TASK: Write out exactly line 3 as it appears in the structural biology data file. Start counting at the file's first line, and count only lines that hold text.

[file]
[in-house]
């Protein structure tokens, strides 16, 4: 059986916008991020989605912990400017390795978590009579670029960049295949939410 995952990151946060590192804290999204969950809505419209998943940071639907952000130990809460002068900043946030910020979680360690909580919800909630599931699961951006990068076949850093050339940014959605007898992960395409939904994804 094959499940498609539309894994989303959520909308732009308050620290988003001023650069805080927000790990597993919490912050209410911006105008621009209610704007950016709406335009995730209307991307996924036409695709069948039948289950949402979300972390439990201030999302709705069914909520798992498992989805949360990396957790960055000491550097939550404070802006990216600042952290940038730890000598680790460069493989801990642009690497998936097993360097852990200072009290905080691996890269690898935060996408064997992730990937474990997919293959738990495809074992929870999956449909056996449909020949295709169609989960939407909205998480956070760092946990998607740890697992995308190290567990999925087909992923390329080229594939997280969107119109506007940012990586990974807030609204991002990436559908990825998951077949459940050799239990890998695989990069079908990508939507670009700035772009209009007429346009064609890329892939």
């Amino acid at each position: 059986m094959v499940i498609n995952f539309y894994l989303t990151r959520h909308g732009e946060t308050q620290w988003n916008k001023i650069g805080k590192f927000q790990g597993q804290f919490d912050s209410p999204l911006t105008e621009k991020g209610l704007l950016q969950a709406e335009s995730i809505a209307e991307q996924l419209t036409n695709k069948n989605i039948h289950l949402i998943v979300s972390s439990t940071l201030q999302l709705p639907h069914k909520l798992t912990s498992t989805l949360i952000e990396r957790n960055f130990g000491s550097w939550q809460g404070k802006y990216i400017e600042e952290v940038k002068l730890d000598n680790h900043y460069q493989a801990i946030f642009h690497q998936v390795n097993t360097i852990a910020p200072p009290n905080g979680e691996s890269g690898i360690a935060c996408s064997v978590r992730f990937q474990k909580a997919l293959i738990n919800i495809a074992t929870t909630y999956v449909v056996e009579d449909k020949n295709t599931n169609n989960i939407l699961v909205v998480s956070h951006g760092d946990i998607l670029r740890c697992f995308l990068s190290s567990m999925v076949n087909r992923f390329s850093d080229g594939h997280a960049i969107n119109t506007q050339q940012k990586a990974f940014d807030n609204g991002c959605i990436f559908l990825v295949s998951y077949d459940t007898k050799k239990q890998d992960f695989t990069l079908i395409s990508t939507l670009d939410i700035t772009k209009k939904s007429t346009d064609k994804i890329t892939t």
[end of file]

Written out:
């Amino acid at each position: 059986m094959v499940i498609n995952f539309y894994l989303t990151r959520h909308g732009e946060t308050q620290w988003n916008k001023i650069g805080k590192f927000q790990g597993q804290f919490d912050s209410p999204l911006t105008e621009k991020g209610l704007l950016q969950a709406e335009s995730i809505a209307e991307q996924l419209t036409n695709k069948n989605i039948h289950l949402i998943v979300s972390s439990t940071l201030q999302l709705p639907h069914k909520l798992t912990s498992t989805l949360i952000e990396r957790n960055f130990g000491s550097w939550q809460g404070k802006y990216i400017e600042e952290v940038k002068l730890d000598n680790h900043y460069q493989a801990i946030f642009h690497q998936v390795n097993t360097i852990a910020p200072p009290n905080g979680e691996s890269g690898i360690a935060c996408s064997v978590r992730f990937q474990k909580a997919l293959i738990n919800i495809a074992t929870t909630y999956v449909v056996e009579d449909k020949n295709t599931n169609n989960i939407l699961v909205v998480s956070h951006g760092d946990i998607l670029r740890c697992f995308l990068s190290s567990m999925v076949n087909r992923f390329s850093d080229g594939h997280a960049i969107n119109t506007q050339q940012k990586a990974f940014d807030n609204g991002c959605i990436f559908l990825v295949s998951y077949d459940t007898k050799k239990q890998d992960f695989t990069l079908i395409s990508t939507l670009d939410i700035t772009k209009k939904s007429t346009d064609k994804i890329t892939t």